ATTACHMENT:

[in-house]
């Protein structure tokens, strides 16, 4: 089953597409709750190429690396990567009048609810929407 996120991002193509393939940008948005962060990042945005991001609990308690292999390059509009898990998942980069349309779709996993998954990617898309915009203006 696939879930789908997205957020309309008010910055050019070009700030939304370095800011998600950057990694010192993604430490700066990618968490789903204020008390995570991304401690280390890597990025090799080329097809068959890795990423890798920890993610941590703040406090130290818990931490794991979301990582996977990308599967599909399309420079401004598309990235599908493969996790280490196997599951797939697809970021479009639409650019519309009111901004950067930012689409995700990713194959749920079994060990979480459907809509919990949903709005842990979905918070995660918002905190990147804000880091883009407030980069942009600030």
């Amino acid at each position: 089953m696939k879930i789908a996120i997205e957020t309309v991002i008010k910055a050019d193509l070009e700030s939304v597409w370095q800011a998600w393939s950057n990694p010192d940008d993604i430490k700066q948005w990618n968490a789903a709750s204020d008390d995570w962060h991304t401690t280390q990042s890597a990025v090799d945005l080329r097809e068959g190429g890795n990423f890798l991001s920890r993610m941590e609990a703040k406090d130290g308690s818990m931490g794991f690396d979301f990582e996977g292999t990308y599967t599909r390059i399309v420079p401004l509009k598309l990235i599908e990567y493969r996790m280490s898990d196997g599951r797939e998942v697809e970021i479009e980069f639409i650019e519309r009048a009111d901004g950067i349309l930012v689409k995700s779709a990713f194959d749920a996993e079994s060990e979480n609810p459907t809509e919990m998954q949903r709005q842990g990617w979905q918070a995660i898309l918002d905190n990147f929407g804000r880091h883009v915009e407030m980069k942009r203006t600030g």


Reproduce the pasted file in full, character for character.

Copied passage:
[in-house]
């Protein structure tokens, strides 16, 4: 089953597409709750190429690396990567009048609810929407 996120991002193509393939940008948005962060990042945005991001609990308690292999390059509009898990998942980069349309779709996993998954990617898309915009203006 696939879930789908997205957020309309008010910055050019070009700030939304370095800011998600950057990694010192993604430490700066990618968490789903204020008390995570991304401690280390890597990025090799080329097809068959890795990423890798920890993610941590703040406090130290818990931490794991979301990582996977990308599967599909399309420079401004598309990235599908493969996790280490196997599951797939697809970021479009639409650019519309009111901004950067930012689409995700990713194959749920079994060990979480459907809509919990949903709005842990979905918070995660918002905190990147804000880091883009407030980069942009600030």
């Amino acid at each position: 089953m696939k879930i789908a996120i997205e957020t309309v991002i008010k910055a050019d193509l070009e700030s939304v597409w370095q800011a998600w393939s950057n990694p010192d940008d993604i430490k700066q948005w990618n968490a789903a709750s204020d008390d995570w962060h991304t401690t280390q990042s890597a990025v090799d945005l080329r097809e068959g190429g890795n990423f890798l991001s920890r993610m941590e609990a703040k406090d130290g308690s818990m931490g794991f690396d979301f990582e996977g292999t990308y599967t599909r390059i399309v420079p401004l509009k598309l990235i599908e990567y493969r996790m280490s898990d196997g599951r797939e998942v697809e970021i479009e980069f639409i650019e519309r009048a009111d901004g950067i349309l930012v689409k995700s779709a990713f194959d749920a996993e079994s060990e979480n609810p459907t809509e919990m998954q949903r709005q842990g990617w979905q918070a995660i898309l918002d905190n990147f929407g804000r880091h883009v915009e407030m980069k942009r203006t600030g």